All About Transactions - Part 2

  • Comments posted to this topic are about the content posted at


    If most people are not willing to see the difficulty, this is mainly because, consciously or unconsciously, they assume that it will be they who will settle these questions for the others, and because they are convinced of their own capacity to do this. -Friedrich August von Hayek


  • Part 2 is as good as part one,  thanks.

    one question:

    what severity level error can be handled by @@error? below 17? and what is the example for severity level 16? I try to find out from book online, no luck. Have to test all scenario about constraint violation. e.g. null, duplicated key...

  • Well, well, well. A nicely written article that makes tons of sense. Recently I have had to write some complex T-SQL conversion scripts with multiple batches and a lot of logic. Getting the bugs worked out of them once written was tough to do and would have been a lot tougher without proper error handling and knowing about the limitations of XACT_ABORT. Eventually I ended up turning it off like the author suggested and using a lot of @@error logic, and yes like Don said you unfortunately have to work out all the kinks during testing because the transactions are aborted when using batches whenever the first error occurs. Can't wait for the try-catch stuff in 2005.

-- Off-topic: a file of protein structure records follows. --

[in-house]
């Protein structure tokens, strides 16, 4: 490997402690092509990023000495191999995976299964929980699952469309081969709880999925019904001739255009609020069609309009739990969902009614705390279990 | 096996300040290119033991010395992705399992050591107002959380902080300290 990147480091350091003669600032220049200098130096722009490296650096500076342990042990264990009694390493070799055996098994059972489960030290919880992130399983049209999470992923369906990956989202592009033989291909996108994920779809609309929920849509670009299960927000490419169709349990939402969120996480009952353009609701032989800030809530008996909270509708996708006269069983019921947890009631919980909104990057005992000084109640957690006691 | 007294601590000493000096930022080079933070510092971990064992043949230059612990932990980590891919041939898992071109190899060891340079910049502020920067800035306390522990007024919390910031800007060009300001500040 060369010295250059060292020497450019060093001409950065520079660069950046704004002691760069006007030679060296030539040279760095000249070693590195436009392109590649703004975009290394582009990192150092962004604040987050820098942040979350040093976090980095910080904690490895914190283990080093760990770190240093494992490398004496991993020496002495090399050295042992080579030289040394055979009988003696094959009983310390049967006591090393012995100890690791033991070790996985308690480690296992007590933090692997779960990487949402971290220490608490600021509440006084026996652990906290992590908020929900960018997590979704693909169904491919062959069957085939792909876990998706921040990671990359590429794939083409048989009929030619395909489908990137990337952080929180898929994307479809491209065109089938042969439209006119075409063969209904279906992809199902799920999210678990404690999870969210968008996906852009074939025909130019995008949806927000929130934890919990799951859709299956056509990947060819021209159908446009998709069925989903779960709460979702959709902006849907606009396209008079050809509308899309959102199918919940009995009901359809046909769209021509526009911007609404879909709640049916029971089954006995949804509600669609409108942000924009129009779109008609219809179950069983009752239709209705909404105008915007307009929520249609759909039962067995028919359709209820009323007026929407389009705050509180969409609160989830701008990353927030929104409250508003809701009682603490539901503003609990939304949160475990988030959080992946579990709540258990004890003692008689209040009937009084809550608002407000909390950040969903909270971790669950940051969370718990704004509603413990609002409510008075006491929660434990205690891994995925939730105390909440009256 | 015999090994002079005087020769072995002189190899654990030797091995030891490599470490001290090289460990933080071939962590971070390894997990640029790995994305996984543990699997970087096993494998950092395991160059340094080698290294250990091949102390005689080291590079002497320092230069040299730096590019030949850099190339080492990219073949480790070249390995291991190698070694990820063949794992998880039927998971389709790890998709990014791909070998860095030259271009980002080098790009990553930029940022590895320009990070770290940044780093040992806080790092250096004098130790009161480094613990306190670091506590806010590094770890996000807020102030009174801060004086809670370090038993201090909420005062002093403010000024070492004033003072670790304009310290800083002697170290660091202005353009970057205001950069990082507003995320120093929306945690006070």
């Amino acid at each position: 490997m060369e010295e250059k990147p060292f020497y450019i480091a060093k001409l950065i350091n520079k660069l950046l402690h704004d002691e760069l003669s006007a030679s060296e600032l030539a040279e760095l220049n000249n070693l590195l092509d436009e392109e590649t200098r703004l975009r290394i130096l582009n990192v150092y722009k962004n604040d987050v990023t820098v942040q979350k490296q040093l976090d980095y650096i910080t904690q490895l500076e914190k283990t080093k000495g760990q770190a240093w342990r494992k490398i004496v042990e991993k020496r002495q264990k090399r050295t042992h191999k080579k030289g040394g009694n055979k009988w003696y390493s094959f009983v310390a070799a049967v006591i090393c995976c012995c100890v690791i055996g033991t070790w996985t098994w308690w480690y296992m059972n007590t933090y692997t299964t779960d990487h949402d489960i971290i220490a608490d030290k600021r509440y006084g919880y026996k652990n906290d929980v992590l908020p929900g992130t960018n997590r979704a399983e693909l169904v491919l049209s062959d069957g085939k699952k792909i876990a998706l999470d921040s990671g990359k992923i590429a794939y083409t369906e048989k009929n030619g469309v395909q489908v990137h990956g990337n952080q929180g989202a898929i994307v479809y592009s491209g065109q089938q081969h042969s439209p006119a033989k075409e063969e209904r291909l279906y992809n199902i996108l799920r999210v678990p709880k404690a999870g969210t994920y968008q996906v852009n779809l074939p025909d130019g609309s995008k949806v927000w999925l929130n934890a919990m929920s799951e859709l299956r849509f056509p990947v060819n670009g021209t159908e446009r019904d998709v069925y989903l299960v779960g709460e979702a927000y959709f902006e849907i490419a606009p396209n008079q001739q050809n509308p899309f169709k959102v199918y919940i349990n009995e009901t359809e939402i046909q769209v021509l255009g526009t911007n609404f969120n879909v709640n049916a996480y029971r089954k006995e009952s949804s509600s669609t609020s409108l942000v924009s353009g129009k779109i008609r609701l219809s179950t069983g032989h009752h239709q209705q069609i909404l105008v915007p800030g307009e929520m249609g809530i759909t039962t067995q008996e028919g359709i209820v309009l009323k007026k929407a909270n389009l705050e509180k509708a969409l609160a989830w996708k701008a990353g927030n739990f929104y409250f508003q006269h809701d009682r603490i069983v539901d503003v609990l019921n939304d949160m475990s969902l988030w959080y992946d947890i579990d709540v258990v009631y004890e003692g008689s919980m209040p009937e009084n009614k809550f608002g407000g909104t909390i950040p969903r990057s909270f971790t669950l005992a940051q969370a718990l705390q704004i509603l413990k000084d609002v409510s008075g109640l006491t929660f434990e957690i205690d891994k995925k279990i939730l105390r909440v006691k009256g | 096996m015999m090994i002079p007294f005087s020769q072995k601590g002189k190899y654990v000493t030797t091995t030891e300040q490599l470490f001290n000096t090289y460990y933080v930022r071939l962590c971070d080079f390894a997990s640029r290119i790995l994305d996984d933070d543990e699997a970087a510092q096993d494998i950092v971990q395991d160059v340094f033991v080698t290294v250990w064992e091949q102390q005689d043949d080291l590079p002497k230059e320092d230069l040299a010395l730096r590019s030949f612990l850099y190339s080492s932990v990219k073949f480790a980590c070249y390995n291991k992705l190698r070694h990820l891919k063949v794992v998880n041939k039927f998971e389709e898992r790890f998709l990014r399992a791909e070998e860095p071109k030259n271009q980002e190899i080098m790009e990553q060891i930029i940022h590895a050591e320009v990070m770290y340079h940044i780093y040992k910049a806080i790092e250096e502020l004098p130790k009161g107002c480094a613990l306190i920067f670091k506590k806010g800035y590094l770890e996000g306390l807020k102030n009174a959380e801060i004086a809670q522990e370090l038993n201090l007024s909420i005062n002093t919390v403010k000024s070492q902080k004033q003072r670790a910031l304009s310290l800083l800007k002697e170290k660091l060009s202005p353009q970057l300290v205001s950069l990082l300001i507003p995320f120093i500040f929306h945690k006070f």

• brilliant article - flows nicely from pt 1....and now onto pt 3....


  • Really Great Article....

  • I really wish I had come across your series of Articles before.

    But well, even though there were published almost 3 years ago they are great and it is never too late to learn good things.

    The Articles are great, written in the way that says: "Just take some time to go through examples and you will see how easy it is"

    One can tell straight away that you know exactly what you are talking about and that you really like it, and what is more that you want other people to understand it and like it as well.

    Thanks for that, I really appreciate it!

  • As going through the examples keeps your mind active I just came with the idea of an alternative style of error handling.

    One that combines the two mentioned in the Article:

    It avoids using GO TO and it allows the use of the copy and paste approach:

    DECLARE @myErr TABLE(err int)


    INSERT INTO City SELECT 'Anchorage', 'AK'


    INSERT INTO City SELECT 'Los Angles', 'CA'


    INSERT INTO City SELECT 'San Juan', 'PR' --Puerto Rico isn't in our State table


    INSERT INTO City SELECT 'Topeka', 'KS'


    IF (SELECT MAX(err) FROM @myErr) = 0




  • Hi Don, thanks for your articles about transaction.

    I think your articles are the best on this topic.

    Don, you wrote "Hopefully it is now obvious that if you turn on XA, you also eliminate your ability to trap and respond to runtime errors". I am not sure that this is correct statement. I think you could handle/trap runtime errors when XA is on.

    Please advise.

    Do you have any other written materials on transactions, nested transactions?


Viewing 8 posts - 1 through 7 (of 7 total)

You must be logged in to reply to this topic. Login to reply